Create and share a new lesson based on this one.

About TED-Ed Originals

TED-Ed Original lessons feature the words and ideas of educators brought to life by professional animators. Are you an educator or animator interested in creating a TED-Ed original? Nominate yourself here »

Meet The Creators

  • Educator Iseult Gillespie
  • Director Carol Freeman
  • Animator Katie Sherlock
  • Designer Carol Freeman, Katie Sherlock
  • Storyboard Artist Katie Sherlock
  • Composer Chris McLoughlin
  • Associate Producer Elizabeth Cox, Jessica Ruby
  • Content Producer Gerta Xhelo
  • Editorial Producer Alex Rosenthal
  • Narrator Conor Murray

Share

Additional Resources for you to Explore
The myth of Oisín in Tír na nÓg is from the Fenian cycle of Irish mythology, which focuses on Oisín’s father Fionn mac Cumhaill and his band of warriors, the Fenians. You can learn more about the four cycles of Irish mythology here. One of the most memorable myths is that of Oisín’s birth. According to the tale, Oisín’s mother Sadb was captured in the form of a deer by Fionn while he was out hunting (the name Oisín means “young deer”). Read more here. You can also learn about the ancient people of Ireland, the Tuath Dé Danann, by visiting this page.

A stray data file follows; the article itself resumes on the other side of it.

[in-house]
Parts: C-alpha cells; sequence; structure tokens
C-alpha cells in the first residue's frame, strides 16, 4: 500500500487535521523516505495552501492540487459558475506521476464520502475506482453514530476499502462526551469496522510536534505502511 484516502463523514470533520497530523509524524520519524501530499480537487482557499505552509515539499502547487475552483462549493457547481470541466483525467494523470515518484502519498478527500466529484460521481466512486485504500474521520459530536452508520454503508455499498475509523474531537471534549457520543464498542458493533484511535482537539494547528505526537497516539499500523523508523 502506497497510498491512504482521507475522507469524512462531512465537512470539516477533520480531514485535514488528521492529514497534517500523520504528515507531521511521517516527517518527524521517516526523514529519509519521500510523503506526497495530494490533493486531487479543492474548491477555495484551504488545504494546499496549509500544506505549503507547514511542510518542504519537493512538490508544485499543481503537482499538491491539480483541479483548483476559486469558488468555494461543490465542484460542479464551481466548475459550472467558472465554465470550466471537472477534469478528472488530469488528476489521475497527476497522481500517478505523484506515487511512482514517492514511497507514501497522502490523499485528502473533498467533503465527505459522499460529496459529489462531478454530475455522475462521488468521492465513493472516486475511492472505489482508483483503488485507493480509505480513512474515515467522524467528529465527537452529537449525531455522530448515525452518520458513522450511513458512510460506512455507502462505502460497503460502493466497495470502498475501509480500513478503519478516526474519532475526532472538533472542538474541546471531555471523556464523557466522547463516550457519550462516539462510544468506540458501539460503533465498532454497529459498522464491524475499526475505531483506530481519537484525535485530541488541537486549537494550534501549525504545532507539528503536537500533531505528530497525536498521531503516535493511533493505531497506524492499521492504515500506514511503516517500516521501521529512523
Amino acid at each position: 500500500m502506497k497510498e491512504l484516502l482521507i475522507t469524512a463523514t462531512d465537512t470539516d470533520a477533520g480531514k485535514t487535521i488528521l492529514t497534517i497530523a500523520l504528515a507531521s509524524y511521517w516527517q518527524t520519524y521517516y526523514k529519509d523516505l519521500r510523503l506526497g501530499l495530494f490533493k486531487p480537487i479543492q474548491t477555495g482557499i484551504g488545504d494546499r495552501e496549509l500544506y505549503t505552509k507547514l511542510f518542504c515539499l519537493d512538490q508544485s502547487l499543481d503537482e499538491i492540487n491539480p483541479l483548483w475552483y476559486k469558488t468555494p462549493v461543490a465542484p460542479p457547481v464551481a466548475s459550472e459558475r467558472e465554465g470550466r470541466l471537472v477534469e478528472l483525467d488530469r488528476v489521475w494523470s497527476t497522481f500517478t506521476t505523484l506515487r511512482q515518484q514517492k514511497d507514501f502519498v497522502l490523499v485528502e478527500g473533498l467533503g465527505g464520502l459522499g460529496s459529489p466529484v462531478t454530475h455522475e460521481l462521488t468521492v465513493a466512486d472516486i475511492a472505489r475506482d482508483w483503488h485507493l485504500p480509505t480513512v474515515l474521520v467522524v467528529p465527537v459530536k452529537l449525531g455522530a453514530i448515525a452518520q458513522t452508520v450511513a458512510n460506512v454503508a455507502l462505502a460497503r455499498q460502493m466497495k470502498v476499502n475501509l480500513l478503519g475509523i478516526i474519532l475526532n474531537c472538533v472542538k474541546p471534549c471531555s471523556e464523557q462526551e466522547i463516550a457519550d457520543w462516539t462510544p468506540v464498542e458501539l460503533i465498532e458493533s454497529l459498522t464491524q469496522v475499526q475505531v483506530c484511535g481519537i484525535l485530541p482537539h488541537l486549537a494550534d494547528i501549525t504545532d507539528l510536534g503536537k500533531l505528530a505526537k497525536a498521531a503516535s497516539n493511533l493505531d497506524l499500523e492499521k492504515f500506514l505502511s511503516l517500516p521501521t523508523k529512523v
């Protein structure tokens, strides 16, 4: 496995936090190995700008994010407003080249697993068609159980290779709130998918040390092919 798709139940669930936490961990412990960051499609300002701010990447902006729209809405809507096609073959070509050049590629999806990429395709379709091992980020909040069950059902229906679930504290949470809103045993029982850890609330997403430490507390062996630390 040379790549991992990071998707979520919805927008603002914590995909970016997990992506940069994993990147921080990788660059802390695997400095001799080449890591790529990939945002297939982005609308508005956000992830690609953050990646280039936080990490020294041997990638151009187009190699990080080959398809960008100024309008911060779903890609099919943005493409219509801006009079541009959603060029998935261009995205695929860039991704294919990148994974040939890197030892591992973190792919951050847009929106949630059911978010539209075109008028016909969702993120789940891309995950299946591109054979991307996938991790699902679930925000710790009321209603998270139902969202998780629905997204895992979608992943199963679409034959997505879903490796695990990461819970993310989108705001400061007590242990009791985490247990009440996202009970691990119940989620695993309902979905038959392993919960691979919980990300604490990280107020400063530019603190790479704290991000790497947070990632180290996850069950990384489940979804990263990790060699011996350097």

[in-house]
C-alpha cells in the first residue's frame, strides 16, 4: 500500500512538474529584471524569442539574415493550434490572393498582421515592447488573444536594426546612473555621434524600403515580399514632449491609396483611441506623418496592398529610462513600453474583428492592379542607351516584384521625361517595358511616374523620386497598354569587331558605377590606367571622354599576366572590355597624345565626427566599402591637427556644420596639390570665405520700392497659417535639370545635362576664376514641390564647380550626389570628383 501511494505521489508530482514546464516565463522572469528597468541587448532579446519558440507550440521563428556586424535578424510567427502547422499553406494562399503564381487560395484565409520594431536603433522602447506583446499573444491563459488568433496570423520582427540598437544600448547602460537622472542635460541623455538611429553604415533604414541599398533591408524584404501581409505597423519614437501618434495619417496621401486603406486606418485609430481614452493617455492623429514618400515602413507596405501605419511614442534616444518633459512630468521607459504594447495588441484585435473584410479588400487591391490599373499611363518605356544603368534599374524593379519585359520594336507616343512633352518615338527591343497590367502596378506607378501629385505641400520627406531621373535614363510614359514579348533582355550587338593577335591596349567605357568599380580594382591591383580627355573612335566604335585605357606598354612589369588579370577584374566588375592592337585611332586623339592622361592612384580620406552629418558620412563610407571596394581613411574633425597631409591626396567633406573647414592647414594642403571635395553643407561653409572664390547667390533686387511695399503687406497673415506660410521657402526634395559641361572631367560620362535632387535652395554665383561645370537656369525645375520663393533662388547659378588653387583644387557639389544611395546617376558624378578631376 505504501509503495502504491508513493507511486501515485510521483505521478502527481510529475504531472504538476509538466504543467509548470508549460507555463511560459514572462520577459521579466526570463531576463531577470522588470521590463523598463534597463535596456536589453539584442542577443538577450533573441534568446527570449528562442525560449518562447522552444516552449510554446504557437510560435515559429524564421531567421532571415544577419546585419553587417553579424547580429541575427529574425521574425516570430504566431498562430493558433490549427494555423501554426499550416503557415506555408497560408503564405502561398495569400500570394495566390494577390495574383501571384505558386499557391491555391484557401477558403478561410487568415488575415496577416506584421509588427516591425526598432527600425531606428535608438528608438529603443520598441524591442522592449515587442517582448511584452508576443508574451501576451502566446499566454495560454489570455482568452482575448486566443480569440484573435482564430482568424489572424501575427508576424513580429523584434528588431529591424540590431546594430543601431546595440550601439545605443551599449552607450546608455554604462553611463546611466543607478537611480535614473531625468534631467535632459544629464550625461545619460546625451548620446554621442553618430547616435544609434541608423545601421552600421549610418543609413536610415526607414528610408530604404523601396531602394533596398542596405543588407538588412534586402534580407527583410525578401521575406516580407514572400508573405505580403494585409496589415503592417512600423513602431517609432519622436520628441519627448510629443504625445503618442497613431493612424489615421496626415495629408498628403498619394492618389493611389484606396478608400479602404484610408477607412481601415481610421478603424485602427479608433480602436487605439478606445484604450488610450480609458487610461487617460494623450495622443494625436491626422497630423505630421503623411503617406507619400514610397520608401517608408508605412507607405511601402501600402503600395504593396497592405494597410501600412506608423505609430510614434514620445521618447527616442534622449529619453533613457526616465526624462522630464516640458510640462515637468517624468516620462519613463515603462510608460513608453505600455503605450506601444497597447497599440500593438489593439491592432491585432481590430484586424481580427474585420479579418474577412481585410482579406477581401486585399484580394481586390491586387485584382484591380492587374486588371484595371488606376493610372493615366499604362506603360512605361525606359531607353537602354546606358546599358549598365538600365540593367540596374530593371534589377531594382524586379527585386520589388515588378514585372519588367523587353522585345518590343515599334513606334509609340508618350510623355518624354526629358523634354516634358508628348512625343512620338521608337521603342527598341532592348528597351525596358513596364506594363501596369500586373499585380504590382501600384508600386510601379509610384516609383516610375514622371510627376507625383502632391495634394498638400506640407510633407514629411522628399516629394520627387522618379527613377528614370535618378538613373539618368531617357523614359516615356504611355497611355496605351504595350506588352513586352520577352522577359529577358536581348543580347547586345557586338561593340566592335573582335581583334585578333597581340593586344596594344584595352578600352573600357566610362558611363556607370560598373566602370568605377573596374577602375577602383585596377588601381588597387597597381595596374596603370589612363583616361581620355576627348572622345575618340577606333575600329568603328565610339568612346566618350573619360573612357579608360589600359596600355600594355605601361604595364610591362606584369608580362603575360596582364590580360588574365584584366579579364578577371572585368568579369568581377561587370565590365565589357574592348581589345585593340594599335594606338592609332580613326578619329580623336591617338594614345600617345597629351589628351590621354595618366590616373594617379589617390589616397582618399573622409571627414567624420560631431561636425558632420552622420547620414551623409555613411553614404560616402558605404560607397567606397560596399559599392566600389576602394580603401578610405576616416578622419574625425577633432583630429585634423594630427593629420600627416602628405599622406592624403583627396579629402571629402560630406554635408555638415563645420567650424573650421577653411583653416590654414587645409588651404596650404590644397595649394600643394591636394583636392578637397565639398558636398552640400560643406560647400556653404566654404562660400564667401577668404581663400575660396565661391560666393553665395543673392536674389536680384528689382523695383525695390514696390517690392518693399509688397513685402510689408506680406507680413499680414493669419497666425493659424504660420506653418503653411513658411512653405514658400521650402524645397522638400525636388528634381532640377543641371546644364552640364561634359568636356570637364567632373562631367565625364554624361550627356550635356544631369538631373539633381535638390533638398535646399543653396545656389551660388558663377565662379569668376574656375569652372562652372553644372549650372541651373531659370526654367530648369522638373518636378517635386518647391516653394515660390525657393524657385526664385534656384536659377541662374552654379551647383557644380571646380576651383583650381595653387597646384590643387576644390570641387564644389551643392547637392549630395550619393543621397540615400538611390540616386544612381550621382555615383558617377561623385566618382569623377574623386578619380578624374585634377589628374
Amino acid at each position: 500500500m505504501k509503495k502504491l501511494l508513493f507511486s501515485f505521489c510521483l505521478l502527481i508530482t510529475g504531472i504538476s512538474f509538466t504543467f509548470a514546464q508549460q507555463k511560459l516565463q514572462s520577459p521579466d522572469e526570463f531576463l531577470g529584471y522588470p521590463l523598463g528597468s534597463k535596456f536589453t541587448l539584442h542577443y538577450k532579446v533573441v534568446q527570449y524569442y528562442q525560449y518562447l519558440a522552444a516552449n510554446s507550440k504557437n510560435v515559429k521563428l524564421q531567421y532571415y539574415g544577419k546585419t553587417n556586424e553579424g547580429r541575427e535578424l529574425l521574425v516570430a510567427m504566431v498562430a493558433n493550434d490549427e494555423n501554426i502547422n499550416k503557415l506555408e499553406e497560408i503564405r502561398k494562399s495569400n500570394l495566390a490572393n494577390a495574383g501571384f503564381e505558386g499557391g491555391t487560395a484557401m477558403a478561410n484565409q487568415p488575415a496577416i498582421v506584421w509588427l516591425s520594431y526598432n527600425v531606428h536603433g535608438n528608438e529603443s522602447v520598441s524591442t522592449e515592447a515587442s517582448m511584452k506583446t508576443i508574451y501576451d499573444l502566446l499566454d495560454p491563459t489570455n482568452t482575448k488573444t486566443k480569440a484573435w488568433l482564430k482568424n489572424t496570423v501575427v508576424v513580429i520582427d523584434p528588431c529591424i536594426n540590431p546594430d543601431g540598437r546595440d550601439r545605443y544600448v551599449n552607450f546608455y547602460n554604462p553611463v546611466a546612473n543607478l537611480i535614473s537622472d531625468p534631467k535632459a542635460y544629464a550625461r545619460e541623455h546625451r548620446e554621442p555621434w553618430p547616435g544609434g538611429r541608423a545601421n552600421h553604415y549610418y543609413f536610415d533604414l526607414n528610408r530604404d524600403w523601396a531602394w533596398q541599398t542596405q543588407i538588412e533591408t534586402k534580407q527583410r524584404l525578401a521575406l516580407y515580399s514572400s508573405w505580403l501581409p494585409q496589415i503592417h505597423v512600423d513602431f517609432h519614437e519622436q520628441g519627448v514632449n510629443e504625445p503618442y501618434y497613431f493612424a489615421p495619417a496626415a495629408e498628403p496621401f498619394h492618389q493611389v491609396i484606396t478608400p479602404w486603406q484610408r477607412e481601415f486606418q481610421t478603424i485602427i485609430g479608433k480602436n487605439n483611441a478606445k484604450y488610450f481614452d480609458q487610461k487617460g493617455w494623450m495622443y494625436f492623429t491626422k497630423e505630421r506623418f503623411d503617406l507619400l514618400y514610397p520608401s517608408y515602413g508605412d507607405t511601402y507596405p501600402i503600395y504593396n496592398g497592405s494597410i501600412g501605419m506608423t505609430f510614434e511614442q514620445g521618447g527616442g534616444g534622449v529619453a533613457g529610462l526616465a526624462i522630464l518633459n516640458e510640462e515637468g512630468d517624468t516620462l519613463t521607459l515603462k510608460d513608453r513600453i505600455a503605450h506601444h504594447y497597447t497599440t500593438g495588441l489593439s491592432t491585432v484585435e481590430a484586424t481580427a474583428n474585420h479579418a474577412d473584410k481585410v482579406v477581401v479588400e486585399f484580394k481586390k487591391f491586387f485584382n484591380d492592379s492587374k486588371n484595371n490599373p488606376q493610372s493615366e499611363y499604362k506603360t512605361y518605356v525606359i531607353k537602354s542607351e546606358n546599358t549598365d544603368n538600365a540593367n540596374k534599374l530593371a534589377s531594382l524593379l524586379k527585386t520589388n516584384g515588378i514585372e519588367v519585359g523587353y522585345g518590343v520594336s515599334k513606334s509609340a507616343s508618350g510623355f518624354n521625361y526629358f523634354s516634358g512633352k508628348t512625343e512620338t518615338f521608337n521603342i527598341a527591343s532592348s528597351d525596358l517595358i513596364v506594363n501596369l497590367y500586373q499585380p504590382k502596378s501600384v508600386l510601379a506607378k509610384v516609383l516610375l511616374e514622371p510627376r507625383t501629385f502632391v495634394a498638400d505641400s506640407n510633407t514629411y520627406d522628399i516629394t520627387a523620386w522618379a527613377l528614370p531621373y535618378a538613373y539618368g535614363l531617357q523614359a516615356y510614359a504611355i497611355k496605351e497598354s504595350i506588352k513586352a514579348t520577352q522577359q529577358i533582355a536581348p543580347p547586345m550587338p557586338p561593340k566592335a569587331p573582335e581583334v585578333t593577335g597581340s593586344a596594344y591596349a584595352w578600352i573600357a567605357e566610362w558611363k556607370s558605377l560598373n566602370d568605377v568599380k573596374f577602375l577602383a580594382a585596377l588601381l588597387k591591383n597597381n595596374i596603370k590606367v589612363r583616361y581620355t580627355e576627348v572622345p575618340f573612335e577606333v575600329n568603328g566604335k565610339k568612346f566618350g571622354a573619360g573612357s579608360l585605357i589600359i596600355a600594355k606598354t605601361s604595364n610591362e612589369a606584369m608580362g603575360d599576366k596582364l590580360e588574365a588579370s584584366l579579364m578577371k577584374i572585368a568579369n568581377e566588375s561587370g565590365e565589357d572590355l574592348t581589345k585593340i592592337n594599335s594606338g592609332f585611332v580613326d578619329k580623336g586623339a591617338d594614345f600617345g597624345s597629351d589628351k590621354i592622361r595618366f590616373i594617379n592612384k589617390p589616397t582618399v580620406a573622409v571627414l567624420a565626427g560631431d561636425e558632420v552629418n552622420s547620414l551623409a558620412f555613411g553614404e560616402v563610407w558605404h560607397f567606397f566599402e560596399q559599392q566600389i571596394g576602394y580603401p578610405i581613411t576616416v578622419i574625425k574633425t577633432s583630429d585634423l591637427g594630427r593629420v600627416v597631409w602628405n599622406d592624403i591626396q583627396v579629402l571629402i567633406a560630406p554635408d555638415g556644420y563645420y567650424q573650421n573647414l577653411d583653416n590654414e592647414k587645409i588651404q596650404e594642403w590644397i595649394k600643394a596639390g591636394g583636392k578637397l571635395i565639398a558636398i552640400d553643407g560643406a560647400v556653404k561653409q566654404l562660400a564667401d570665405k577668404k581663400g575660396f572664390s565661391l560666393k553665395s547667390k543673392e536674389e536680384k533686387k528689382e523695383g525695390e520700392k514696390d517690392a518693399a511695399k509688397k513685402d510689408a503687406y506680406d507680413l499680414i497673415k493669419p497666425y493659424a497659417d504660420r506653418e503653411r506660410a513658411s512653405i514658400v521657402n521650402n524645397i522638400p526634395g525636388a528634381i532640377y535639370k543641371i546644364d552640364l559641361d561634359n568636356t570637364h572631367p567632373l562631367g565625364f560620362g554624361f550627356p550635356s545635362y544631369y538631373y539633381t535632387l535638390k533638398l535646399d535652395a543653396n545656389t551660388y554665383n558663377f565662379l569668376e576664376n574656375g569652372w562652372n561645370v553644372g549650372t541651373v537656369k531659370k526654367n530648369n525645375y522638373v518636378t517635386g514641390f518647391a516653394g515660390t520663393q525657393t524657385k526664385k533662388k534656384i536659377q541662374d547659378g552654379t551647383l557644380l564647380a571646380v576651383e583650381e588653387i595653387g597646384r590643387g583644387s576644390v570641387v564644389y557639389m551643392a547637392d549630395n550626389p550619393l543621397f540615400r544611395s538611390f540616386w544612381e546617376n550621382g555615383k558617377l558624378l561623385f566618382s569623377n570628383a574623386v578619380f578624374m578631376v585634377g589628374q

Oisín is regarded not only as a skilled hero and warrior but as a great poet and is thought of as the bard who passed down the tales of the Fianna to younger generations. These stories are frequently told today at the Irish folklore museum, or the Leprechaun Museum! His time in Tír na nÓg has, in turn, inspired several important works of art. William Butler Yeats wrote a version of Irish mythology called Fairy and Folk Tales of the Irish Peasantry in which the story of Oisín is included. But he explores this character in greater detail in his epic poem "The Wanderings of Oisin." Read the full text here. Like his brother, Jack Butler Yeats was also inspired by the story and produced the painting A blackbird bathing in Tír na nÓg.

Need some insight on the hero’s journey? Watch this TED-Ed lesson: What makes a hero?